Sarah's Red Velvet Cake - When Is It Done?

Baking By mwsessoms Updated 6 Dec 2014 , 8:50am by -K8memphis

mwsessoms Posted 5 Dec 2014 , 7:19pm
post #1 of 5

I'm a beginner baker and have been trying to use the creaming method for certain cakes. If I use the muffin method (mix dry, mix wet, then add together), my cakes come out perfect every time. But when I try recipes that use the creaming method, I always have problems. The recipe that I've made probably 30 times is Sarah's RV cake. The recipe mixes very well, no problems there. The problems arise when cooking.


I've tried 325 & 350 and cooked anywhere from 30min to 45min in 2 8x2 pans. These are the problems I'm having:


1) at the 30 min mark, a toothpick comes out *clean* and the cake has pulled away from the sides, but touching it lightly leaves indentations all over. Is the cake done at this point? What takes precedence, a clean toothpick or a cake that springs back? 


2) at around 45min, the cake begins to spring back but is absolutely dry and tough.


Do cakes made from the creaming method not spring back as easily as cakes made from the muffin method? Also, every time I use the creaming method, the cakes stick terribly. I've tried pam, baker's joy, homemade cake release, and parchment paper. If I use parchment paper, the cakes stick to parchment paper and when I pull the parchment paper off, a big chunk of the cake comes off with it. This happens at both 30min & 45min. But with the muffin method, I've never had cakes to stick.


I'm trying so hard to achieve perfection on this cake because the taste is out-of-this-world. If anybody has any suggestions for me, I'd be very thankful :)

4 replies
-K8memphis Posted 5 Dec 2014 , 7:37pm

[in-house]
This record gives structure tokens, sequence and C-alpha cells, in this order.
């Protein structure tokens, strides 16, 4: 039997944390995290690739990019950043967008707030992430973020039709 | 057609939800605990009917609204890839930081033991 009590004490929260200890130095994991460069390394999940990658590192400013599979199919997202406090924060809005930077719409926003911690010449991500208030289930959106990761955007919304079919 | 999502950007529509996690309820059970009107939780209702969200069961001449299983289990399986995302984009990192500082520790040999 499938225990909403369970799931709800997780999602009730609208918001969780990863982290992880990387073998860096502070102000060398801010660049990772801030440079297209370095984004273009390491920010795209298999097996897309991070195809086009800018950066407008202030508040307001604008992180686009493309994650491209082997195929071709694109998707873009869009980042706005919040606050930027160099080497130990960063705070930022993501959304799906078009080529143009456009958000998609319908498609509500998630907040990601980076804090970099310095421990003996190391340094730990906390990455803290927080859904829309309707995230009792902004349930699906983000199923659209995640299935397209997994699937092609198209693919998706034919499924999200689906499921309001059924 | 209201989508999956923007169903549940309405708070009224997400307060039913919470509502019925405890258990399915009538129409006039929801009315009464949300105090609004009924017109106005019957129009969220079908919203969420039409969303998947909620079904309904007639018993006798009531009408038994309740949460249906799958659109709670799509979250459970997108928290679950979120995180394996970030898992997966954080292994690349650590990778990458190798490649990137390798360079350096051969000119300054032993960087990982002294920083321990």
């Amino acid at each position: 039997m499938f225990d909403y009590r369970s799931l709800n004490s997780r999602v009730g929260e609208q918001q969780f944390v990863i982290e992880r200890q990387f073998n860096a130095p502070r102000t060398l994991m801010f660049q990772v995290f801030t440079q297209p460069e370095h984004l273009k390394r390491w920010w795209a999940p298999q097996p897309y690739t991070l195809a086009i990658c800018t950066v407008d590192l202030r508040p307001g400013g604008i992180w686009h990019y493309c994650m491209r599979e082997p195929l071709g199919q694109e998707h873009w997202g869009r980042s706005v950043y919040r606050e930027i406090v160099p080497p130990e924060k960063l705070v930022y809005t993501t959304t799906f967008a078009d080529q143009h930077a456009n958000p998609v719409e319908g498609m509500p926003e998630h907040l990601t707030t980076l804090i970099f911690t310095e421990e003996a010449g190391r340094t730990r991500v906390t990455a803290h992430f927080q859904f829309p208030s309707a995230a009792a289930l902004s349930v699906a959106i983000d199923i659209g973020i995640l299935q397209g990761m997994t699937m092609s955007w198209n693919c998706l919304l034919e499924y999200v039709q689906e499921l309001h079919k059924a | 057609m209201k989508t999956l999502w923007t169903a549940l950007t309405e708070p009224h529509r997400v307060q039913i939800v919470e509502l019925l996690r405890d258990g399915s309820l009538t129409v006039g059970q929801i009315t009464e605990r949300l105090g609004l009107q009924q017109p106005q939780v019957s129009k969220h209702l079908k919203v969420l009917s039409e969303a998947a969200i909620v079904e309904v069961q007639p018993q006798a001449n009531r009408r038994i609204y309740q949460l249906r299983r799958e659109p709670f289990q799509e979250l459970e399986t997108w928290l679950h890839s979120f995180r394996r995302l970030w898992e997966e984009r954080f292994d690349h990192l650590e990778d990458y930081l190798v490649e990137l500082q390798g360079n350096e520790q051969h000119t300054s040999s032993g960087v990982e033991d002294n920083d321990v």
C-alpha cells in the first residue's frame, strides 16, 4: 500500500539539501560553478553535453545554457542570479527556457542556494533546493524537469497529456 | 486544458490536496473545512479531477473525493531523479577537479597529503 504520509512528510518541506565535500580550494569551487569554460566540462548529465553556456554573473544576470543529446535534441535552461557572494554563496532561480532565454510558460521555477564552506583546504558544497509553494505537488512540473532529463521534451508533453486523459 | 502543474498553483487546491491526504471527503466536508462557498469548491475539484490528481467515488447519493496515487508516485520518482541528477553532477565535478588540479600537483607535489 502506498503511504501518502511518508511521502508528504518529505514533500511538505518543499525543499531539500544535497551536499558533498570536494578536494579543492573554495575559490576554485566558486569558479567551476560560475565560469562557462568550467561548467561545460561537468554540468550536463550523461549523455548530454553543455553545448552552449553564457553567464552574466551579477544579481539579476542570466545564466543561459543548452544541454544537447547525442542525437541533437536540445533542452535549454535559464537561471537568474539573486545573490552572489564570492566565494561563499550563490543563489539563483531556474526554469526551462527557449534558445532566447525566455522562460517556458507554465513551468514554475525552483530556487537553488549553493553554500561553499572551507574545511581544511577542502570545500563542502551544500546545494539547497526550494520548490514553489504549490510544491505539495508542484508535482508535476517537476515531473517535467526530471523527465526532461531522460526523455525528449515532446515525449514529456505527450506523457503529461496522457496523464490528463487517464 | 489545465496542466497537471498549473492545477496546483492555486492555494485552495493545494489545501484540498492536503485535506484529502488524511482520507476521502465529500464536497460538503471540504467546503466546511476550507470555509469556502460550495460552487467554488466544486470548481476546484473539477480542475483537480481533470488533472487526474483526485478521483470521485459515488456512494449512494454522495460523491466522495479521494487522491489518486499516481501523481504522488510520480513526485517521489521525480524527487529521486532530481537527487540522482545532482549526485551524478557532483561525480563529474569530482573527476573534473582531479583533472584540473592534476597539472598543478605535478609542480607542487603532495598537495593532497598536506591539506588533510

post #2 of 5

does it recommed to use 2 eight inch pans? often these cake recipes say 3 nine inch pans* -- that might be too much batter in there -- and it can screw up the bake --


when my cake pulls away from the side of the pan -- it's done -- 


not all doneness methods work for each and every recipe -- what takes precedence is what the recipe advises --


* 3 nine inch pans for the effect too so it looks pretty when it's cut & served

-K8memphis Posted 5 Dec 2014 , 7:41pm
post #3 of 5

with some recipes it doesn't matter so much how much batter you put in a pan and some recipes it's crucial -- here's a chart to show you the usual amounts for the size pan -- it really sounds like your recipe might need a lower amount of batter to succeed -- i have a choco recipe like this -- just will not bake properly otherwise --

mwsessoms Posted 6 Dec 2014 , 3:48am
post #4 of 5

Thanks for your input :) And the link, too :)


Most of the recipes I've tried make only 6 cups of batter. In fact, all red velvet cake recipes (from scratch) that I've seen yield approximately 6 cups of batter. 6 cups of batter equates to 2 8-inch pans. A lot of batter would be needed to do 3 9-inch pans (16 cups of batter), which means I would have to almost triple this recipe. Of course there would be no harm in dividing the original batter among 3 9-inch pans, the layers would be very thin. I've tried this recipe before in 3 8-inch pans, but I thought the layers were too thin.

-K8memphis Posted 6 Dec 2014 , 8:50am
post #5 of 5

try it with 2.5 cups per 8" pan maybe do some cupcakes -- and i mean what about 35/37 minutes -- if 30 minutes is not enough and 45 is too much split the difference of course --


i've looked for that recipe and it's written different everywhere i look -- the poster that says she originally put it out there also posted that she had it removed because everyone was making revisions and then asking her why it didn't work -- idk - can't find it --


i don't know why you would make it 30 times without it working for you either -- i do not have that kind of patience nor loyalty -- i've never made this one but i trust the joy of baking site -- they are using 2 nine inch pans that they then split to make four layers -- similar to your recipe in quantity -- it could handily be made into three layers and not be split -- 

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